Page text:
How can you be married to someone for 19 ½ years and not know that they hate Branston Pickle?  Of course I knew it wasn’t his favourite, that he preferred his mum’s homemade pickle or maybe organic chutneys containing local fruit and vegetables.  But hate? Such a strong word for an unassuming classic.


To be honest, it wasn’t just the shock revelation about condiments that rocked my world, it was the use of the word ’hate’.  Anyone who knows him would say that it isn’t a word you would expect him to say.  (And while we are on the subject, he also hates twice-toasted toast.  Now you know.)  You can spend a lot of time with nice people before you know what they are simply tolerating.


If you were ever at our house at a mealtime, you might assume that Phil also loves to do the washing up.  He is often the first to the sink and sees the job through to the end.  However, if you did come to that conclusion, you would be wrong.  He feels the same way about washing dishes that most of the rest of us do.  But he does them because he loves us. (At least I know that much.)


It’s easy to take things at face value, to think we know something or someone.  He might have gone on eating cheese and Branston pickle sandwiches politely for even more years without saying anything.  The family could wrongly have assumed he had a love of suds.


It’s hard sometimes, too, to feel anything fresh about Christmas. We know that story.  We’ve sung those carols.  There’s nothing new here.


Except that there can be if we give time to go there.  There is lots to wonder about.  This year the new question that occurred to me was, ‘ did Mary to go with Joseph to Bethlehem to register in the census because it was legally compulsory for her too – or did they decide to do that?’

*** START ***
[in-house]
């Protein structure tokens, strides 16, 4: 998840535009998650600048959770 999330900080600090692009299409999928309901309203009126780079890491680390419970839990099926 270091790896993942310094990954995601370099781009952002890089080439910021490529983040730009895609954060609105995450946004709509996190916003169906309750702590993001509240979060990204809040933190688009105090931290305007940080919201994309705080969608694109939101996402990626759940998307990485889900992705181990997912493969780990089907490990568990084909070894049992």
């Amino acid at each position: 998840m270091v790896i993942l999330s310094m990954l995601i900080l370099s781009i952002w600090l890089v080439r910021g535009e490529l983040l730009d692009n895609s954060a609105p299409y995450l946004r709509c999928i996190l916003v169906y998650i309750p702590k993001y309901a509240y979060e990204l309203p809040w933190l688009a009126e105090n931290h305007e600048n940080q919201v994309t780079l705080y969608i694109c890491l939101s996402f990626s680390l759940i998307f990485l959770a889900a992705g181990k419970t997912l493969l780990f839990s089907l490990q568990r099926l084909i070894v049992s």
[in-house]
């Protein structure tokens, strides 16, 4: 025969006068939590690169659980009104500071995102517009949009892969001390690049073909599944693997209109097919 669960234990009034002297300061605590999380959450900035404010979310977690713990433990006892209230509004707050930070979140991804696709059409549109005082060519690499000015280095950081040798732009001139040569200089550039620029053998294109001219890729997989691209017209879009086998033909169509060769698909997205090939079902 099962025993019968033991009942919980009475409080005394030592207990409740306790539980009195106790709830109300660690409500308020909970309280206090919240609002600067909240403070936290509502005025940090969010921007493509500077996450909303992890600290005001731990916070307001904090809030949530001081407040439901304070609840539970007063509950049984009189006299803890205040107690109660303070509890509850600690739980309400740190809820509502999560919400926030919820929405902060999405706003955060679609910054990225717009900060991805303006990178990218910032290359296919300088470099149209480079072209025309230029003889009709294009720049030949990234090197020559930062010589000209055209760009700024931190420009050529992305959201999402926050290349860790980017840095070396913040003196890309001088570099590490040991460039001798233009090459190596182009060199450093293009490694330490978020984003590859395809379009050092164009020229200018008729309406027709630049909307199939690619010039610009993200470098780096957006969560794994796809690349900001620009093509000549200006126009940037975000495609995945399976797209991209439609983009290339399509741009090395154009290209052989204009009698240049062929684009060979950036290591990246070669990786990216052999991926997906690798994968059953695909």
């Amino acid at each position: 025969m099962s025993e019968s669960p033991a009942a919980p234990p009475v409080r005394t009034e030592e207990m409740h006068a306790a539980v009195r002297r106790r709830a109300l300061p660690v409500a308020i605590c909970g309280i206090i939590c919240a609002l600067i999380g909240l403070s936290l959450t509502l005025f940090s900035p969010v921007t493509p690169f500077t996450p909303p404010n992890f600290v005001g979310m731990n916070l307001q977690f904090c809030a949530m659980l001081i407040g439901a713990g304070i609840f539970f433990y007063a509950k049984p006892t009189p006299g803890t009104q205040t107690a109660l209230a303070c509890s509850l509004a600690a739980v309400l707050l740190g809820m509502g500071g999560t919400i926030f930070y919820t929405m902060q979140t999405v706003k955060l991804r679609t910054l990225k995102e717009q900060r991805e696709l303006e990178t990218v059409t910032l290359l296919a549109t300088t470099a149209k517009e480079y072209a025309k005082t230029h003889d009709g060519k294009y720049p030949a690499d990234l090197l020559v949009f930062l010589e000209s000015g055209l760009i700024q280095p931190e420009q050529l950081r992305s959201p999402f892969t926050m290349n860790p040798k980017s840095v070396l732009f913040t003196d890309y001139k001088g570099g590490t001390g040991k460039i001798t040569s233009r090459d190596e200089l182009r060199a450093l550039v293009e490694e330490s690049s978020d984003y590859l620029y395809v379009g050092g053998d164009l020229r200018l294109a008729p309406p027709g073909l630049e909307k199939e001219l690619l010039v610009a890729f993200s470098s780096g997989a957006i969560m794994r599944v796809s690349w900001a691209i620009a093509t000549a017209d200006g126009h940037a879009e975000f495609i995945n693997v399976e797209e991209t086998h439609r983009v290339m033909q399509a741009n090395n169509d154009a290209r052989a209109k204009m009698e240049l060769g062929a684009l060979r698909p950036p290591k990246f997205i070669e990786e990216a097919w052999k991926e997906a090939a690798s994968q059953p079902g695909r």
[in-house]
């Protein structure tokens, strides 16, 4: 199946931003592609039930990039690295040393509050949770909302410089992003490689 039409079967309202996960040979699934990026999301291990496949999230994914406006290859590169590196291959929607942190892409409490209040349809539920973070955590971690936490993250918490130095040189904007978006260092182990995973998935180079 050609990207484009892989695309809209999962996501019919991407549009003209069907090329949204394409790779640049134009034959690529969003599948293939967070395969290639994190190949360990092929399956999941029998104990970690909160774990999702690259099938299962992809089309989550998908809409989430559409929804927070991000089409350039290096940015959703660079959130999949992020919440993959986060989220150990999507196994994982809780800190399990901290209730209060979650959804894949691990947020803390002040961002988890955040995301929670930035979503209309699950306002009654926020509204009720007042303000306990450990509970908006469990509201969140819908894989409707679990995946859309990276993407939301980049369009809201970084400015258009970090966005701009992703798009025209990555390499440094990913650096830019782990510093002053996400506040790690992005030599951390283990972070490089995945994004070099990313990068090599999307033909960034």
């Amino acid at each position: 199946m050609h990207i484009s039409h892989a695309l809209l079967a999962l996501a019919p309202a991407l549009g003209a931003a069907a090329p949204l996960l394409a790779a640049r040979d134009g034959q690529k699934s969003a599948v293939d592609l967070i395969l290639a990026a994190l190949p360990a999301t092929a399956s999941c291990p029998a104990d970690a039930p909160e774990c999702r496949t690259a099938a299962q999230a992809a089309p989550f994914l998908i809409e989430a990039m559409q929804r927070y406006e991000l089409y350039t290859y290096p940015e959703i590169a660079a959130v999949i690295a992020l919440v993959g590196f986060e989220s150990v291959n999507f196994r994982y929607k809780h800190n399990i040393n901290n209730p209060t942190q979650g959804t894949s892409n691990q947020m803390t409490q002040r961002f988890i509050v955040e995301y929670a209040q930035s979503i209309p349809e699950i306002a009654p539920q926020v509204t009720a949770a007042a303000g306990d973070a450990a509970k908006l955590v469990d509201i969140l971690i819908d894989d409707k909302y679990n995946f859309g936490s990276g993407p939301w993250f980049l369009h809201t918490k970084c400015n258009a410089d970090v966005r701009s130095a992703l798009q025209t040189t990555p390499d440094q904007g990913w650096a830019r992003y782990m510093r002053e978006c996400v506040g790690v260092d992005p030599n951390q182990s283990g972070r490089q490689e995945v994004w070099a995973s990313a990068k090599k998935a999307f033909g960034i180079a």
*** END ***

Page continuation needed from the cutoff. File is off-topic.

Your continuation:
Or a familiar Christmas carol has suddenly made sense. I realised in a carol service last week that the words of ‘Long Ago Prophets Knew’ make us imagine that we are right there in the stable, in the middle of labour, waiting for the baby to be born- celebrating even before the birth has happened.  Though I’ve sung it many times, it became powerfully new and different. (Lyrics here, tune here, if you are interested.)


In an attempt to see Christmas from a different angle, we’ve been looking with a group of students at some of the songs that pop up around the Christmas story in the book of Luke.  I’ve been struck again in our conversations that these are not easy or safe words, but are passionate and political and world-changing.  This is a moment like no other.


What are you longing for this Christmas?  We all have different ways of approaching and celebrating this season, but I’ll share links to the passages below in case you would like to find a few moments to use them to go deeper, discover something that speaks to you and maybe experience new hope and new joy and new love this Christmas (whether or not it is blessed with Branston Pickle).

Luke 1. 46-55 

Luke 1. 68-79 

Luke 2. 29-32